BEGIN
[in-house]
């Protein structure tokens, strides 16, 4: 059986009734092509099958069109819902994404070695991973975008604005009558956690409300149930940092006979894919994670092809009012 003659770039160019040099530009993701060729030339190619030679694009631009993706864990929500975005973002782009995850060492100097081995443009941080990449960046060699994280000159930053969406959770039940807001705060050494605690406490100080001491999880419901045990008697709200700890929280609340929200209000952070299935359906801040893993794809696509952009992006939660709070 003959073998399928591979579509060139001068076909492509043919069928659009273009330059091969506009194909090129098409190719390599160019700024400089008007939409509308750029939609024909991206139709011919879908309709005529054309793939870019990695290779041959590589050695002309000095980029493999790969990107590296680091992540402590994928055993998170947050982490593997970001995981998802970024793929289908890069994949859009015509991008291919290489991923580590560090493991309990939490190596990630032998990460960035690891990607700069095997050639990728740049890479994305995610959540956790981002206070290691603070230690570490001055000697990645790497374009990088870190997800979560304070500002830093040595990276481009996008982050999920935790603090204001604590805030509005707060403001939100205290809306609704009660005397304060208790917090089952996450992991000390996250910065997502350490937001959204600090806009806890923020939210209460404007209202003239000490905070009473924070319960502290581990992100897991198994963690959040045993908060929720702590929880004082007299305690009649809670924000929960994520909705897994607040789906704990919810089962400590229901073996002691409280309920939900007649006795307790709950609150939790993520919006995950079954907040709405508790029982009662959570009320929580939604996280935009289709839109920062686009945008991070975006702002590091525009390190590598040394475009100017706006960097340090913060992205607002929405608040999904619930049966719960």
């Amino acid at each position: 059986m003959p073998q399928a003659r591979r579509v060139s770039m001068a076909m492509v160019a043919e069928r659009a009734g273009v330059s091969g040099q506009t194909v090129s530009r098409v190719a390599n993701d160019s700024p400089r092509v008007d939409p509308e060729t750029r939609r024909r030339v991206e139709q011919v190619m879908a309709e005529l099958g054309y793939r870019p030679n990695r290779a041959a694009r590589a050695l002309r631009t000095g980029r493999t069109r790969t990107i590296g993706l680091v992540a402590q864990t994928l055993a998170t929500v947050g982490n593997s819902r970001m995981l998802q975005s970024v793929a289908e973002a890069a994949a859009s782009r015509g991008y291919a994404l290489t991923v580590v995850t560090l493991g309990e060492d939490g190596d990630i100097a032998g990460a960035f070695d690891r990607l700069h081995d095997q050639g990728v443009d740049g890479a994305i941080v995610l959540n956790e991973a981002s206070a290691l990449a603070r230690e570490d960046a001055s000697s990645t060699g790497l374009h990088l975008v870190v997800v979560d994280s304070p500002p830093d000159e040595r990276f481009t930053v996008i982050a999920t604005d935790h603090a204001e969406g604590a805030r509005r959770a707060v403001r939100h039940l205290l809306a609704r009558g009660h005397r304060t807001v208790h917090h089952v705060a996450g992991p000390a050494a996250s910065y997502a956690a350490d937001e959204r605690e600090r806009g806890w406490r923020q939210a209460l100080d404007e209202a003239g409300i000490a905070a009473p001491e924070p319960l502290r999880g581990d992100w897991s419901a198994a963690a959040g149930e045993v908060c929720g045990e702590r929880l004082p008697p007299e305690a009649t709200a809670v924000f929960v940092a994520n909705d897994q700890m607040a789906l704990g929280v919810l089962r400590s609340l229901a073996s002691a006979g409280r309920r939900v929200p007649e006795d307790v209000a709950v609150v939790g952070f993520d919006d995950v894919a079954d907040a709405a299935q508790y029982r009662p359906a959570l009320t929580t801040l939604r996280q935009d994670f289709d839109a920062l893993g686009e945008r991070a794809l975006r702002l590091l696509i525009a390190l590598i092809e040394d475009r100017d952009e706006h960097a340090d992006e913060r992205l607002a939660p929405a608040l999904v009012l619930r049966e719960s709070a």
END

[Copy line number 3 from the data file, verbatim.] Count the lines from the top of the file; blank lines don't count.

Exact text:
């Amino acid at each position: 059986m003959p073998q399928a003659r591979r579509v060139s770039m001068a076909m492509v160019a043919e069928r659009a009734g273009v330059s091969g040099q506009t194909v090129s530009r098409v190719a390599n993701d160019s700024p400089r092509v008007d939409p509308e060729t750029r939609r024909r030339v991206e139709q011919v190619m879908a309709e005529l099958g054309y793939r870019p030679n990695r290779a041959a694009r590589a050695l002309r631009t000095g980029r493999t069109r790969t990107i590296g993706l680091v992540a402590q864990t994928l055993a998170t929500v947050g982490n593997s819902r970001m995981l998802q975005s970024v793929a289908e973002a890069a994949a859009s782009r015509g991008y291919a994404l290489t991923v580590v995850t560090l493991g309990e060492d939490g190596d990630i100097a032998g990460a960035f070695d690891r990607l700069h081995d095997q050639g990728v443009d740049g890479a994305i941080v995610l959540n956790e991973a981002s206070a290691l990449a603070r230690e570490d960046a001055s000697s990645t060699g790497l374009h990088l975008v870190v997800v979560d994280s304070p500002p830093d000159e040595r990276f481009t930053v996008i982050a999920t604005d935790h603090a204001e969406g604590a805030r509005r959770a707060v403001r939100h039940l205290l809306a609704r009558g009660h005397r304060t807001v208790h917090h089952v705060a996450g992991p000390a050494a996250s910065y997502a956690a350490d937001e959204r605690e600090r806009g806890w406490r923020q939210a209460l100080d404007e209202a003239g409300i000490a905070a009473p001491e924070p319960l502290r999880g581990d992100w897991s419901a198994a963690a959040g149930e045993v908060c929720g045990e702590r929880l004082p008697p007299e305690a009649t709200a809670v924000f929960v940092a994520n909705d897994q700890m607040a789906l704990g929280v919810l089962r400590s609340l229901a073996s002691a006979g409280r309920r939900v929200p007649e006795d307790v209000a709950v609150v939790g952070f993520d919006d995950v894919a079954d907040a709405a299935q508790y029982r009662p359906a959570l009320t929580t801040l939604r996280q935009d994670f289709d839109a920062l893993g686009e945008r991070a794809l975006r702002l590091l696509i525009a390190l590598i092809e040394d475009r100017d952009e706006h960097a340090d992006e913060r992205l607002a939660p929405a608040l999904v009012l619930r049966e719960s709070a």